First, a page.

Another good point! I must be getting soft. The world is competently put together. It fits in nicely with the canonical maps of Lord of the Rings and fills in the blanks fairly well. It doesn't offend the hardcore fans and makes newcomers interested in the subject matter. More importantly though, the world actually feels somewhat alive.

I know that it's a bunch of repeated actions on a timer but it really does add to the game when I can see the farmer NPCs working on their crops. It improves the experience when I see the bears prowling along in the forest. It feels like I'm traversing a living and breathing world when all these little things add up together. There is a marvelous attention to detail in this aspect of the game at the very least.

AI and Combat

This is exactly what you'd expect it to be and thus not very interesting to talk about. There's almost no strategy to winning anything in this game as it all boils down to who has the biggest number at the start.

Graphic Design

The graphics in this game look cheap. Now I know that World of Warcraft and most other MMOs aren't exactly a bastion of gorgeous graphics in general, as they have to appeal to a large demographic with a wide variety of computing needs and a large population on the server at the same time, but the alternatives found ways to accommodate this. 

World of Warcraft has a more cartoonish style that both ages well and requires lower processing power on both the client and server side. Other MMOs, such as Neverwinter Online, separate players into instances to try and minimize the amount of rendering that the client and server has to do at once. Lord of the Rings Online just looks like garbage.

It has this weird mixture between a cartoonish look and a realistic look that just ends up looking wrong. I'm not sure this would be pleasant to look at even in the era of 2007 let alone the modern era of gaming!

Sound Design

Oh what do you want from me? It's a Lord of the Rings game! Of course they managed to get some decent music for it. It did begin to grate on my ears after a while though and I ended up turning it off and listening to podcasts and videos while I mindlessly grinded up to the next levels.

Special Mention: PvP

I've had some experience with the developers of this game before. Turbine is fairly good at making a solid PvE experience even if it gets a little dull after a while. It has never been and may never be any good at making PvP. In fact they usually stand by a motto that all games can survive on PvE alone. Because that served D&D Online so well didn't it?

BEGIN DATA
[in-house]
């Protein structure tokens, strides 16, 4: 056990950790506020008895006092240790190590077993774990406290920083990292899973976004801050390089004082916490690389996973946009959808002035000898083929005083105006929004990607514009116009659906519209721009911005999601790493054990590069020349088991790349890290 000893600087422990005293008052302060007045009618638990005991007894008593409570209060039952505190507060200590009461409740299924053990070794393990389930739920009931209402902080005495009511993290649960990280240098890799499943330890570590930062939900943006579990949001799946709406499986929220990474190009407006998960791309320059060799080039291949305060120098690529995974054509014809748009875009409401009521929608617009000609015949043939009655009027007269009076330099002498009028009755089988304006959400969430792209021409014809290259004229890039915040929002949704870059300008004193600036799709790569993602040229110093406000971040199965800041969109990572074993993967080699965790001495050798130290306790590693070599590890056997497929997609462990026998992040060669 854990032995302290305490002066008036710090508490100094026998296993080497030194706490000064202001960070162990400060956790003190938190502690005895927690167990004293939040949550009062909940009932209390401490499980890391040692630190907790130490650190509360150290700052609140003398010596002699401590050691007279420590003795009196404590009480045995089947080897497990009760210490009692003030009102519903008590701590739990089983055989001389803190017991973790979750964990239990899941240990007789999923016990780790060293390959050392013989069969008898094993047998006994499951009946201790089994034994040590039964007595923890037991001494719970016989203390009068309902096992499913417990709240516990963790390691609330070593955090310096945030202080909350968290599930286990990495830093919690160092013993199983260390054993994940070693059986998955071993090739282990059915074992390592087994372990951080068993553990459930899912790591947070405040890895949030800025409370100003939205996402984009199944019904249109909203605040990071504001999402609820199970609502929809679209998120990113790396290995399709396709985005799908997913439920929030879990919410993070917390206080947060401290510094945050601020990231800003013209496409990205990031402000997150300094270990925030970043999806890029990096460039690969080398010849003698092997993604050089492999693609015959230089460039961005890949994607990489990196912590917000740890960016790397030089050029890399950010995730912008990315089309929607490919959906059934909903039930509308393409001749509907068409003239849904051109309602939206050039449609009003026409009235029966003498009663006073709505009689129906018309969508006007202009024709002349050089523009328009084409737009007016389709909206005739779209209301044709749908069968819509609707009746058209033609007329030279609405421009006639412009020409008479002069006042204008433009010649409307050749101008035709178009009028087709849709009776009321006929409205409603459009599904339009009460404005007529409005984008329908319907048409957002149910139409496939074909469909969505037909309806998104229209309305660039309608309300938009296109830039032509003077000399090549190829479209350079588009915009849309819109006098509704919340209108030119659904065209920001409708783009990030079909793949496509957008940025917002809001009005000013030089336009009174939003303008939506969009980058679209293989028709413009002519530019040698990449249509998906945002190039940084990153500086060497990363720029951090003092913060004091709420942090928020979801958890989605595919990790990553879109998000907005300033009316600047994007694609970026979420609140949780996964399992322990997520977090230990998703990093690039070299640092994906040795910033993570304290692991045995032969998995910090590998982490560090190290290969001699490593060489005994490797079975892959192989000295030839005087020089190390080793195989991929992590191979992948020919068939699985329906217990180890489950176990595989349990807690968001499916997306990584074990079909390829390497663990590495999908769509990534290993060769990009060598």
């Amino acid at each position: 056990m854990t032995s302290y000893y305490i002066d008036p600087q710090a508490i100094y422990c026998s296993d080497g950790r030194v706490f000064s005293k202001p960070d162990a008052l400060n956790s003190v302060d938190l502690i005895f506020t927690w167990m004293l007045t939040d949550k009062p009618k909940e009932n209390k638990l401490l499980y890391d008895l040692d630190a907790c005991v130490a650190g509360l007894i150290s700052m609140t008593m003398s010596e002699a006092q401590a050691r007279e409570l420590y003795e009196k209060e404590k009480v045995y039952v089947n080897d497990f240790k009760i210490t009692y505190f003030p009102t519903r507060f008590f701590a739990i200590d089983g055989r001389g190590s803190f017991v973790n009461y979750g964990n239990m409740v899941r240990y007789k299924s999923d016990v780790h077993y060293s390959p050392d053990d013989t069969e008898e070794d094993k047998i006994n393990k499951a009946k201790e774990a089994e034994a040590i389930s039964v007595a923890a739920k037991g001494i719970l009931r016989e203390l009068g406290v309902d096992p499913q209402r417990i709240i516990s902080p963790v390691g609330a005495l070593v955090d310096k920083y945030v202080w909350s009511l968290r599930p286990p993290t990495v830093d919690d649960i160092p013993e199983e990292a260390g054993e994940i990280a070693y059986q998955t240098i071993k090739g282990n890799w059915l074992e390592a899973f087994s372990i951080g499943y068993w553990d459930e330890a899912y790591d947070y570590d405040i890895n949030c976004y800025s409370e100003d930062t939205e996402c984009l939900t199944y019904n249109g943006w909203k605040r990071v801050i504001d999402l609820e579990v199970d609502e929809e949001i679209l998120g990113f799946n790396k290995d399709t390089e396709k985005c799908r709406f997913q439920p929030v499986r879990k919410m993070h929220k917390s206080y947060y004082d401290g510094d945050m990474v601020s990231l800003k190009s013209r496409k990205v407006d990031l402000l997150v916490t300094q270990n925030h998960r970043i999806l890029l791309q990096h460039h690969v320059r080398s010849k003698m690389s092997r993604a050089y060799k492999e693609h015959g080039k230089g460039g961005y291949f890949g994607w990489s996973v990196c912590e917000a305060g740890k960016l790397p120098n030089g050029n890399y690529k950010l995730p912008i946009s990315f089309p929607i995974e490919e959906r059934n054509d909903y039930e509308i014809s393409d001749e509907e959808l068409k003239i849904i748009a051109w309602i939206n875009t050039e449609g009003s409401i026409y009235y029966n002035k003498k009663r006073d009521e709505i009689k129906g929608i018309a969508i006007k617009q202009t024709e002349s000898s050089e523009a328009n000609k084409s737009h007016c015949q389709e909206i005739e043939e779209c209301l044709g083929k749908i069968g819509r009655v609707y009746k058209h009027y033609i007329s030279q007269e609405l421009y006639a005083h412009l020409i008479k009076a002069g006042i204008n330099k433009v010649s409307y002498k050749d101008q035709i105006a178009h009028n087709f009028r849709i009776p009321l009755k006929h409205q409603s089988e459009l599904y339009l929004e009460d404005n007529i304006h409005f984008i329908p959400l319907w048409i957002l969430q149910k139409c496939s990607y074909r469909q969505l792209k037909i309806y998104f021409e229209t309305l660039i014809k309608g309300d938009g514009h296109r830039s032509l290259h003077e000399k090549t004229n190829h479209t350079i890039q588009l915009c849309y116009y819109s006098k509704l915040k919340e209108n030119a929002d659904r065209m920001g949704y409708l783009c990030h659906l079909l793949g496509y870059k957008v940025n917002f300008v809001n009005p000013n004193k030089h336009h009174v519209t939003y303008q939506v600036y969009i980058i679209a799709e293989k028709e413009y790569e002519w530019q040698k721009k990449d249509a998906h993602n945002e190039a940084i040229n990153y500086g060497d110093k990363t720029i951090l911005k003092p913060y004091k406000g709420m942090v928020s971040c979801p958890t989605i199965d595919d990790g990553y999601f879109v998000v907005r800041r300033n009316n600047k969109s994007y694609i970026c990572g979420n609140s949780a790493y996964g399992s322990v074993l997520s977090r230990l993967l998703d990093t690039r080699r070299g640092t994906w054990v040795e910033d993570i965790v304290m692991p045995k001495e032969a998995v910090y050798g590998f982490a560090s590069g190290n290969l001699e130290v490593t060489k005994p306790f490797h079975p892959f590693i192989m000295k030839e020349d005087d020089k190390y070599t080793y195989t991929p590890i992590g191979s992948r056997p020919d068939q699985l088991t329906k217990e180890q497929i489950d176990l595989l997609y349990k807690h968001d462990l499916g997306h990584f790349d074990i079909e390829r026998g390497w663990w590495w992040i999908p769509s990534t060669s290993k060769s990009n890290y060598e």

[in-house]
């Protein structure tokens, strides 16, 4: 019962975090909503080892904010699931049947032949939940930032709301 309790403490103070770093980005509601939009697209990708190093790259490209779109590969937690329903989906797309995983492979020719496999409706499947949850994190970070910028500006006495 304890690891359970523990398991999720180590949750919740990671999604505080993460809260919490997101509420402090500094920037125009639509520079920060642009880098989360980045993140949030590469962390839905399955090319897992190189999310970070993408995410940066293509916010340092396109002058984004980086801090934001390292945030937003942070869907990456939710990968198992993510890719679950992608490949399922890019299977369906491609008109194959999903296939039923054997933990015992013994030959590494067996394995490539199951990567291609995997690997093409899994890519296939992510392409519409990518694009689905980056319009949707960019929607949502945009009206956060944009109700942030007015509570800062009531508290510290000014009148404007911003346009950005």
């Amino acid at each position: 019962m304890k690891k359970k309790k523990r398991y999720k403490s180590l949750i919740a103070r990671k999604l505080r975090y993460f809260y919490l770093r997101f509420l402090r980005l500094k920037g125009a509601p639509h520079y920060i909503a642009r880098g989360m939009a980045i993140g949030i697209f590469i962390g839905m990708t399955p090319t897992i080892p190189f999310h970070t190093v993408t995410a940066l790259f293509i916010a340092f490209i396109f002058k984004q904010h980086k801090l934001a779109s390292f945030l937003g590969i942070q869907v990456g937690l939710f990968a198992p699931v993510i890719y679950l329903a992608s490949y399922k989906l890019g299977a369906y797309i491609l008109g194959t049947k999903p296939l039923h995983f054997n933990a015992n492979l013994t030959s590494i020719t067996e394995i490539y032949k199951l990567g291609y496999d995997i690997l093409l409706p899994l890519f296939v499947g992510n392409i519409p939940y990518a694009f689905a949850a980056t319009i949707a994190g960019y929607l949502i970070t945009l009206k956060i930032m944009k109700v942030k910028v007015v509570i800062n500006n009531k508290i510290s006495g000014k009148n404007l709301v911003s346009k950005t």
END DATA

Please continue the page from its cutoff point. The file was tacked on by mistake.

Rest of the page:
So the PvP in this game is embarrassing. It's a neat little idea, you can play as either a monster or a hero and fight over territory. But the heroes have to reach level 95 before they can actually play in the PvP arena. They also have to pay real world money. This not only means that your fun as a monster is greatly affected by the number of subscribers there are but it also means that your competition is way more qualified than you to fight.

There have been several balance patches to try and make the PvP end-game work, but apparently the entire PvP system is controlled by a single temp worker while PvE is being constantly updated by the rest of the team. Since PvP and PvE counterbalance each other in this game it immediately becomes a one versus way too many uphill battle for the PvP system. Turbine will simply always be Turbine when it comes to PvP.

Final Note

I'm not really sure how to grade this game to be honest. It's a better experience than I usually have with an MMO. Instead of leaving LoTRO due to a feeling of self-loathing and disgust for the time I wasted being unproductive I simply got bored as the quests and story began to meld together and the monster play became more and more dull. There is potential in the game but they've had way too long to tap into it and haven't even tapped the right part of the bar yet.

Since the game is free I can't really rank it via a price tag so instead I'll rank it by its time investment. For the average MMO player this game is worth around 2-3 months of your time. If you're a die-hard Lord of the Rings fan and can look past the grind and make up your own fun as you go you may even get a full year out of this, but you my good sir are weird.